Backpacking Tent Livability
Backpacking tents traditionally used space-efficient designs that had steeply sloped walls, narrow foot spaces and low headroom. This helped keep the weight lower, but the trade off was comfort.
Newer tent designs aim to open up interiors without adding unwanted weight. Other key features that affect livability include number and location of doors, protected exterior spaces and ventilation.
Interior volume: To assess tent volume, visit a store, ask to set up a tent and hop inside. If shopping online, study the pitch of its walls. If the walls angle steeply toward the tent's ceiling, you're probably looking at a weight-efficient tent (great!) that offers only modest interior volume (the trade off). The following can also help you size up a tent’s interior space and overall livability:
Floor dimensions (floor plan): Length and width measurements offer a rough idea of floor size. Many tents don’t have perfectly rectangular floors,so you might see dimensions like 85” x 51”/43” (L x W head/foot). A tape red floor provides needed room for shoulders and arms, while also saving weight by having a narrower foot.
Floor area: This number indicates total square footage of floor-level space. While helpful for comparison between tents, this number alone won’t tell you how efficiently the space is laid out.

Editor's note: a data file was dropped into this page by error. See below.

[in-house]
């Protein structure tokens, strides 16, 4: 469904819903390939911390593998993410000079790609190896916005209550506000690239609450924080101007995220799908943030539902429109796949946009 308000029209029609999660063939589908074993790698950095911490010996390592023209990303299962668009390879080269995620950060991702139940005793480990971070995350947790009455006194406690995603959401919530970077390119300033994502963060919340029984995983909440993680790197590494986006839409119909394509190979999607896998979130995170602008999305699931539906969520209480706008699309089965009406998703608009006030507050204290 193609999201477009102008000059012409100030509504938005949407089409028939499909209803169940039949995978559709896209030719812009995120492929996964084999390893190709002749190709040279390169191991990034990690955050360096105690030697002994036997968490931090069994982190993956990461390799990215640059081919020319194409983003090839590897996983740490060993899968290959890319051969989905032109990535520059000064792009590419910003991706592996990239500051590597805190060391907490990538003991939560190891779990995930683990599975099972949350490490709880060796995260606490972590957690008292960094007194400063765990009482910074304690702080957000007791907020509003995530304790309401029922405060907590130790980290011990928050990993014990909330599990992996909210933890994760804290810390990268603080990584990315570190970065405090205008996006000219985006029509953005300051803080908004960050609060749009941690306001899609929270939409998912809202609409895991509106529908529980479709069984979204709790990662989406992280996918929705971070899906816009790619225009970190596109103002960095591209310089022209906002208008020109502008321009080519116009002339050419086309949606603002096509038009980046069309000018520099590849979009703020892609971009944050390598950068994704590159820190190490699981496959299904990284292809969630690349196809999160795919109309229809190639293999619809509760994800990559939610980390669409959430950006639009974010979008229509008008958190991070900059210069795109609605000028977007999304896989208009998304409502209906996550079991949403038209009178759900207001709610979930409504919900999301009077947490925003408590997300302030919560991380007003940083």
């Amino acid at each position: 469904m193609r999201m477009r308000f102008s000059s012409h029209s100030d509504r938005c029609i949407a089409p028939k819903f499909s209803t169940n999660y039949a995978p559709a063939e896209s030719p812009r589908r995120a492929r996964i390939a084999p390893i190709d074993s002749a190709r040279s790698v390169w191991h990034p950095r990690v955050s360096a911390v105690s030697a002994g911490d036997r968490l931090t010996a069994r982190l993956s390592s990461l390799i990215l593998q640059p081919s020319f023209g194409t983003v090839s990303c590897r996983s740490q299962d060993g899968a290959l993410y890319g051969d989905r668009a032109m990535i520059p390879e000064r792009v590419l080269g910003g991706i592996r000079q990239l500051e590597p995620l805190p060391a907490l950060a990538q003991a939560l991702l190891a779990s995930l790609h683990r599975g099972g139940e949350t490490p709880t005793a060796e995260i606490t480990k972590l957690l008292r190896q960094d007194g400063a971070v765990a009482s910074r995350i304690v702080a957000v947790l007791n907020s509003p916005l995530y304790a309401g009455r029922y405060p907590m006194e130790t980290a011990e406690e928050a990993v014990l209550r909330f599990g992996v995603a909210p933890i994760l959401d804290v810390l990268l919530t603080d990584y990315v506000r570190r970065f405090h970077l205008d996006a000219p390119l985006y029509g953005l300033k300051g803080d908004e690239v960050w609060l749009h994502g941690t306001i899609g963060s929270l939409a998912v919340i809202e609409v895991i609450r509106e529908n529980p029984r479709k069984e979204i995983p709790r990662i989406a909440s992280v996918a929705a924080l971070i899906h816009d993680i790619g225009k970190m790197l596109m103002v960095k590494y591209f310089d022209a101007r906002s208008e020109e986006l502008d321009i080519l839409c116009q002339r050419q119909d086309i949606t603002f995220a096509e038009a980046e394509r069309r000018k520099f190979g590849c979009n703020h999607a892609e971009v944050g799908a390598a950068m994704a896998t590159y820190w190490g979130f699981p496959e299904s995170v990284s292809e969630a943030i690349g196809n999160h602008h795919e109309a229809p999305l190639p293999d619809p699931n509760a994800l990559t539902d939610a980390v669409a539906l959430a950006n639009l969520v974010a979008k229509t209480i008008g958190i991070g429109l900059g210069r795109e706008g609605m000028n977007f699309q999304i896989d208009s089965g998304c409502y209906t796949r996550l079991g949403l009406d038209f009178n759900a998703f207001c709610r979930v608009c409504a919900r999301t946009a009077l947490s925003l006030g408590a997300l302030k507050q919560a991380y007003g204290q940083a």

Peak height: Generally, a greater peak height indicates a roomier interior. Peak height, though, is measured at a single spot inside a tent, so it still can’t tell you how livable a tent is.
Wall shape: This is an even bigger factor in head and shoulder room—and overall tent livability—than peak height. The more vertical the walls,the more "livable" space can be found inside a tent.
Rainfly color: Light, bright fly colors transmit more light inside, making the interior brighter. That will make a tent feel more spacious and make it a more pleasant place to be if a storm keeps you tent bound for an extended time.
Doors: Tent designers focus on door shape, zippers and other adjustments, but the most important question is: How many? It’s nice when every sleeper has a door. Choosing a multi person tent with a single door, though, cuts weight and cost.
Vestibules. These rainfly extensions offer sheltered storage for boots and other gear. An oversized floor area would offer the same advantage, but it would also create a heavier tent. Most tents have vestibule sand their size is included in the specs. Bigger is better, but cavernous vestibules can add weight and cost.
Ventilation: You exhale moisture as you sleep, so your tent needs features that prevent condensation buildup. Thus you want mesh windows or panels, along with zip panels to close over them when too much cold air creeps in. Some tents have rainfly vents that can be opened or closed. Rainfly adjustability is essential, both for ventilation and for gazing at stars or witnessing the sunrise.